To Assemble Your Tarts
1. Pour the filling into the cooled tart shells. I like to pour some into each one before filling them all completely to ensure that I have enough batter and that they’re evenly filled.
2. Bake them at 350°F for about ten minutes until the middle is just set. This means that the middle should still jiggle a little when you shake the pan. If you over cook them, they will crack and they will have a drier feel to them.
3. Allow your tarts to cool and serve. You can either serve the compote on the side, or you can spoon a little on the tops. It is also pretty to put a little on the plate around the tarts :).
Please enjoy this video tutorial!
Roasted Red Pepper Cheesecake – (recipe with video tutorial follow) – If you’ve never had a savory cheesecake, let me tell you that you are in for a real treat! Oh, maybe I should explain what a savory cheesecake is. Well, a savory cheesecake is one that is not sweet. Sweet and savory are kind of like opposites. So, a sweet cheesecake would be served for dessert, and a savory cheesecake, saaaaay like a roasted red pepper cheesecake, would be served as an appetizer. We have some friends coming over this weekend and we’re going to go hiking and then grill some burgers, so I thought that this would be a great appetizer served with some crostini and and maybe some vegetables or crackers, or…maybe all three. And then, after I started thinking about what a great appetizer this was going to make to go with the burgers, I started thinking about the burgers. You should know at this point that one of the people coming over, my friend April, loves to have sauteed peppers and onions on her burger. So, I started thinking about April’s burger specifically – which kind of inspired me for how my burger is going to go down this weekend. It’s going to be the burger topped with a thin slice of the roasted red bell pepper cheesecake and maybe some bacon – oooo and some basil – oh yeah, we’re getting there now! Doesn’t that sound so good? I think so anyway. I’m like sitting here craving it and I haven’t even tried it yet. What was my point? Oh, my point is that not only does this make a great
burger topping – aaaaa, I mean appetizer, but I think you could get creative with it. So like you could serve it as an appetizer, and then you could take any of the left over – assuming that there is left-over (you can always stash some early) and use it on hamburgers, or on sandwiches, or stuff it into a pita with some chicken and heat it up. Oh my yummy, I mean seriously. How good would a turkey, bacon sandwich be toasted with a slice of melty roasted red pepper cheesecake on top? Dude that sounds so good! So, I know what is going to happen if we have any left overs. The cheesecake serves around 18-20 people (as long as you don’t have a 16 year old eating machine running around like I do) and 12 of us are eating, so I have a good sporting chance at my sandwich dreams. It’s cool either way because I love this just as it is, served as an appetizer, I was just saying.
1 pound cream cheese
8 ounces goat cheese (I used Laura Chenel)
2 garlic cloves, minced
1 1/2 teaspoons Kosher salt
3/4 teaspoon black pepper, fresh ground if possible
1/2 teaspoon thyme (dried, ground)
*if you use fresh thyme, you’ll need 1 1/2 teaspoons
2 teaspoons sugar
1/4 c green onions, sliced thin (green parts only)
1 1/2 cups roasted red peppers, diced (about 4 peppers)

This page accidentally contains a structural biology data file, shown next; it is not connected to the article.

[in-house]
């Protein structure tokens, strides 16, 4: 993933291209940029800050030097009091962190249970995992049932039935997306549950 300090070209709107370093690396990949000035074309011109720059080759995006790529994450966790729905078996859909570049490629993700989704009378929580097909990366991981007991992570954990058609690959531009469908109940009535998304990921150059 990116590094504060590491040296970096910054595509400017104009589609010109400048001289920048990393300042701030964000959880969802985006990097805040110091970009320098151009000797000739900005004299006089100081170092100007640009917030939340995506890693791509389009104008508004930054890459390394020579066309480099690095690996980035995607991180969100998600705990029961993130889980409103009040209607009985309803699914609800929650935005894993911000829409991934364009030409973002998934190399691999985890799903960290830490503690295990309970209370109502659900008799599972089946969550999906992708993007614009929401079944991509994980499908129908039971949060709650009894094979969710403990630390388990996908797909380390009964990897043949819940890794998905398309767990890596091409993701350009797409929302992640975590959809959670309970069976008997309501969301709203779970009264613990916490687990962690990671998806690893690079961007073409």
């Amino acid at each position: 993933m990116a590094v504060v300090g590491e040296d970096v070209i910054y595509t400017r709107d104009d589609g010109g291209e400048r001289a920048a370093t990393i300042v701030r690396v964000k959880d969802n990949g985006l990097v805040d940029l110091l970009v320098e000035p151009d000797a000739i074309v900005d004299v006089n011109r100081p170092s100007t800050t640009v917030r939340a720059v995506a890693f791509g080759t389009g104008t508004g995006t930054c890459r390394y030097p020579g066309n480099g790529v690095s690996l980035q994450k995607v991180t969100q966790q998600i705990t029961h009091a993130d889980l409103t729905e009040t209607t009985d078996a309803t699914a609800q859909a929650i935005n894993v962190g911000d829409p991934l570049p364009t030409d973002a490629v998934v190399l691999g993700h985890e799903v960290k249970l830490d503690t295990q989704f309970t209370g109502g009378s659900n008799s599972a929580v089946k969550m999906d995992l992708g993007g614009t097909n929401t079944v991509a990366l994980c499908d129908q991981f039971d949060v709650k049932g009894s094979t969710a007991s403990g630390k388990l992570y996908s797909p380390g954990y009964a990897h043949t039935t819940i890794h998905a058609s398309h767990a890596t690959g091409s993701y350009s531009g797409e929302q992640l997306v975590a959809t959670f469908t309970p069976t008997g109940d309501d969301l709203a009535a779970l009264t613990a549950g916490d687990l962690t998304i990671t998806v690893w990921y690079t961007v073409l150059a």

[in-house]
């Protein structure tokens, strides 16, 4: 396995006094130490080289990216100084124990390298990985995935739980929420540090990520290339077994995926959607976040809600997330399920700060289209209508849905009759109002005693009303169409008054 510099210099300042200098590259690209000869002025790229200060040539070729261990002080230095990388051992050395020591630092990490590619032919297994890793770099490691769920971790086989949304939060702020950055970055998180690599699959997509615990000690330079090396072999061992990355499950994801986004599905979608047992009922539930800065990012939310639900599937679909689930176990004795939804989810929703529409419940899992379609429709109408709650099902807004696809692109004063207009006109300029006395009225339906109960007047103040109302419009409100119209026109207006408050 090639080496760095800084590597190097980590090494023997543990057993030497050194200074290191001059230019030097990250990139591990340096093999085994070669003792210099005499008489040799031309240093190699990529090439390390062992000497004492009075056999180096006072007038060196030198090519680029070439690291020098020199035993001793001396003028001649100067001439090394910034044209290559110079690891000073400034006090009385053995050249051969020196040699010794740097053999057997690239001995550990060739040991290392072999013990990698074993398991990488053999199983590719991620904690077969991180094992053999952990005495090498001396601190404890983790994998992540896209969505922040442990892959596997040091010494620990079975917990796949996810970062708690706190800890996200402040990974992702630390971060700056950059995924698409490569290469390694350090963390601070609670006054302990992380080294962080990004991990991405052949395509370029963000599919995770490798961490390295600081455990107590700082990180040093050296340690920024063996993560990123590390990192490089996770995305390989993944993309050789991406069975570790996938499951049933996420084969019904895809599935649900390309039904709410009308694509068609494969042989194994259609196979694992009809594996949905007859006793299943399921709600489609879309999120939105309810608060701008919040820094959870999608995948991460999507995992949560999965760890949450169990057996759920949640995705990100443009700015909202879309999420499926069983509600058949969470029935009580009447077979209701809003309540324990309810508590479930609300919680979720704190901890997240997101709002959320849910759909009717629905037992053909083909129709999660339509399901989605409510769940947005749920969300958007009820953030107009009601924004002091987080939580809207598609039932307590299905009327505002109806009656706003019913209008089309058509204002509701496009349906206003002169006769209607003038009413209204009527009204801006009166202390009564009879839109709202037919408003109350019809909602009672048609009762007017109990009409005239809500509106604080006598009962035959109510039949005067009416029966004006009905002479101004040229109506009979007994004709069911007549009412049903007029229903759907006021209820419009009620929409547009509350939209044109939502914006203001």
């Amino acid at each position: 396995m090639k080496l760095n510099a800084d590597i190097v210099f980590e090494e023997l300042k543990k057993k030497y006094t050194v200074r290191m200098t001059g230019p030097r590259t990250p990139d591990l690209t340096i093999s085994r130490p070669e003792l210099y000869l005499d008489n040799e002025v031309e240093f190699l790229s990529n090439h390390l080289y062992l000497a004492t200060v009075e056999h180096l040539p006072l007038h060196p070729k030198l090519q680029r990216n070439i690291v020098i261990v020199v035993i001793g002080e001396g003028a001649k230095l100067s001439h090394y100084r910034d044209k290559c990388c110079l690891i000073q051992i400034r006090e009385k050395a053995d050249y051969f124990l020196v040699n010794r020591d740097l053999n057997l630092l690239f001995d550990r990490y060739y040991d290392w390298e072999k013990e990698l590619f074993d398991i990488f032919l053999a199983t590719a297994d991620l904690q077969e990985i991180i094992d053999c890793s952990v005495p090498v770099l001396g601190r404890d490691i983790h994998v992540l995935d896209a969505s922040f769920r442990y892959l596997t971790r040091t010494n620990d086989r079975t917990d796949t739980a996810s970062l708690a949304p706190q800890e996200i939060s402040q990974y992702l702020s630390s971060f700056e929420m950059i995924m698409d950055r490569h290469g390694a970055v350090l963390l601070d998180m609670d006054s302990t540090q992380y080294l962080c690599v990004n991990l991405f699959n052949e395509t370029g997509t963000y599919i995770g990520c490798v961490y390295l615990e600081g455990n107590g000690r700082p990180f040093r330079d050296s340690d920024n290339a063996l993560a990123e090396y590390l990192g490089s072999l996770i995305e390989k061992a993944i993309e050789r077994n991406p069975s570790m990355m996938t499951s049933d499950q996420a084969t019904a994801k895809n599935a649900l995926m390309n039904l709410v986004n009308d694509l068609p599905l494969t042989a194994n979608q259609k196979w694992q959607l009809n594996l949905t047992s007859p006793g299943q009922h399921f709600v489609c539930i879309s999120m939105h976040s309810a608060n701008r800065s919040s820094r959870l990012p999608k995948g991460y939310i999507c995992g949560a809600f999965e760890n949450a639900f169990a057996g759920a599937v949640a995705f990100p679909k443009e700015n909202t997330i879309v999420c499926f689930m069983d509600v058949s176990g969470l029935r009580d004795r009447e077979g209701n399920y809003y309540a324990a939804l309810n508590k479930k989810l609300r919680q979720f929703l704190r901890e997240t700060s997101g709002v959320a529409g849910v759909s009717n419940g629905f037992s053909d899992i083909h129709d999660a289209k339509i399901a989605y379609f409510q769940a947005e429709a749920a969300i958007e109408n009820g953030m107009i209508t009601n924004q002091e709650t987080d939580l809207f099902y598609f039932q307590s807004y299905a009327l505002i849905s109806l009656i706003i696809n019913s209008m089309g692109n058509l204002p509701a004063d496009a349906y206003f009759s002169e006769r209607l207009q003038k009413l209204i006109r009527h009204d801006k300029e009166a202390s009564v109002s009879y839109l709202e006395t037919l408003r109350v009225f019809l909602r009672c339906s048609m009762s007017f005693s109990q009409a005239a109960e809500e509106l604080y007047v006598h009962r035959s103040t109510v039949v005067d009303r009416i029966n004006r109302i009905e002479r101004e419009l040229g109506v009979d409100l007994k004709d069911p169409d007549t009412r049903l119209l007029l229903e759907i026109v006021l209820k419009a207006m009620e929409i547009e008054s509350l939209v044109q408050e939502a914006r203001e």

*please see my recipe and video tutorial of “How to Roast a Bell Pepper” if you don’t know how to roast your own bell peppers. You can also buy them in jars at the store, but you can roast your own at home for a fraction of the cost and they’re fresh and yummy!
For the Crostini
1. Place the cream cheese into a large bowl and cream it for about one minute. Scrape the sides and bottom of the bowl with a rubber spatula (and your beaters or paddle attachment).
2. Add the goat cheese into the cream cheese and mix them (with a mixer- either hand held or a stand mixer) until they are well combined and have an even consistency. Scrape your bowl with a rubber spatula again. Doing this helps to make sure you don’t end up with clumps of cream cheese or goat cheese in the end and also helps to ensure that you have a smoother texture when your cheesecake is all done.
3. Add the first two eggs and mix until combined. Then add the other two eggs and mix until well combined. Scrape the bowl again. Then mix again just to get rid of most of the chunks. You may still have a few little chunks in there, but don’t worry about them.
4. Add the garlic, Kosher salt, pepper, thyme, green onions and bell peppers to the cream cheese/goat cheese mixture. Stir these in by hand using your rubber spatula.
5. Line the outside of a ten inch spring-form pan with aluminum foil. Then place that pan into a larger roasting pan or large casserole dish. We will be cooking this in a water bath, so you need the larger pan.
6. Spray the inside of your spring-form pan with cooking spray.
7. Pour the red pepper cheesecake batter into the spring-form pan. Then add some water to the roasting pan – try to get the water even with the top of the red pepper cheesecake. However, if it starts floating around a lot, stop adding water because it will end up floating instead of being in the water bath where we want it.
8. Bake the cheesecake at 350°F for about 30 minutes – until the center is just set. If you over-bake it, it may get cracks. Remove the cheesecake from the water-bath – you can also remove the foil.
9. Allow the red pepper cheesecake to cool for about one hour and then place it in the refrigerator. If you place it into the refrigerator too soon, it will likely crack. So, be patient and let it cool.